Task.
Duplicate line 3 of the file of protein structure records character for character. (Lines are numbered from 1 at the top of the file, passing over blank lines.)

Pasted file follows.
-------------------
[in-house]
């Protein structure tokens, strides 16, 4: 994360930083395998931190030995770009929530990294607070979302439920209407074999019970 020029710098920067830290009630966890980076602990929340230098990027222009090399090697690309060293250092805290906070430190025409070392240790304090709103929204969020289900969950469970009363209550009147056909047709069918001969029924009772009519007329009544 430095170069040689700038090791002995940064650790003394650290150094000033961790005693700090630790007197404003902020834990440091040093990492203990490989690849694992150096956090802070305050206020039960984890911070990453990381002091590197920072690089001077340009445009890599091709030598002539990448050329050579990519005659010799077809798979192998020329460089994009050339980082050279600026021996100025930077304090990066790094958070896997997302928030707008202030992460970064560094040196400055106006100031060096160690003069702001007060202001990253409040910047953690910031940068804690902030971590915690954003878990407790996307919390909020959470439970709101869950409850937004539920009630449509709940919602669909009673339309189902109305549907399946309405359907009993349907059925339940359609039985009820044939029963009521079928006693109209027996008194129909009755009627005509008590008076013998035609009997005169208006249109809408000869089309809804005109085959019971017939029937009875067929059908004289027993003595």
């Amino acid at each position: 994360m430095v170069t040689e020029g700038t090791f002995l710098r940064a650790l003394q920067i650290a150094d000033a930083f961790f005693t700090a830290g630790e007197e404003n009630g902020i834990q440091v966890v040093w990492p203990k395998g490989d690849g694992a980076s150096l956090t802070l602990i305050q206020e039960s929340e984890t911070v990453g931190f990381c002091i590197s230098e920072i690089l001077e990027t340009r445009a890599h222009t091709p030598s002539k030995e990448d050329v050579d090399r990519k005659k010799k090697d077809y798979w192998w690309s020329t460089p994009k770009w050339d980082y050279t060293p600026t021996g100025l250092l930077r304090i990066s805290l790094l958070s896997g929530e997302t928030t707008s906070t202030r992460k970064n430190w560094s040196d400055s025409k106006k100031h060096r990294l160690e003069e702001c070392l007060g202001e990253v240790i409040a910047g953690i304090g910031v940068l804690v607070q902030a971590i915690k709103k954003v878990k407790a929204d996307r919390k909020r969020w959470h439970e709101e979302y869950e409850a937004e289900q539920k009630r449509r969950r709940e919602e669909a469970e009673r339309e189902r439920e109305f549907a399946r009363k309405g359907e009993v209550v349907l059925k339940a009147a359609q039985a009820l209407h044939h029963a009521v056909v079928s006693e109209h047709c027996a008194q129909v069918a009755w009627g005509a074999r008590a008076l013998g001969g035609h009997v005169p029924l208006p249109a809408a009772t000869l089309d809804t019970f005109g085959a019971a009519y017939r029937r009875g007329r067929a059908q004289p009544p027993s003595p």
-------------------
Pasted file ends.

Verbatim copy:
């Amino acid at each position: 994360m430095v170069t040689e020029g700038t090791f002995l710098r940064a650790l003394q920067i650290a150094d000033a930083f961790f005693t700090a830290g630790e007197e404003n009630g902020i834990q440091v966890v040093w990492p203990k395998g490989d690849g694992a980076s150096l956090t802070l602990i305050q206020e039960s929340e984890t911070v990453g931190f990381c002091i590197s230098e920072i690089l001077e990027t340009r445009a890599h222009t091709p030598s002539k030995e990448d050329v050579d090399r990519k005659k010799k090697d077809y798979w192998w690309s020329t460089p994009k770009w050339d980082y050279t060293p600026t021996g100025l250092l930077r304090i990066s805290l790094l958070s896997g929530e997302t928030t707008s906070t202030r992460k970064n430190w560094s040196d400055s025409k106006k100031h060096r990294l160690e003069e702001c070392l007060g202001e990253v240790i409040a910047g953690i304090g910031v940068l804690v607070q902030a971590i915690k709103k954003v878990k407790a929204d996307r919390k909020r969020w959470h439970e709101e979302y869950e409850a937004e289900q539920k009630r449509r969950r709940e919602e669909a469970e009673r339309e189902r439920e109305f549907a399946r009363k309405g359907e009993v209550v349907l059925k339940a009147a359609q039985a009820l209407h044939h029963a009521v056909v079928s006693e109209h047709c027996a008194q129909v069918a009755w009627g005509a074999r008590a008076l013998g001969g035609h009997v005169p029924l208006p249109a809408a009772t000869l089309d809804t019970f005109g085959a019971a009519y017939r029937r009875g007329r067929a059908q004289p009544p027993s003595p």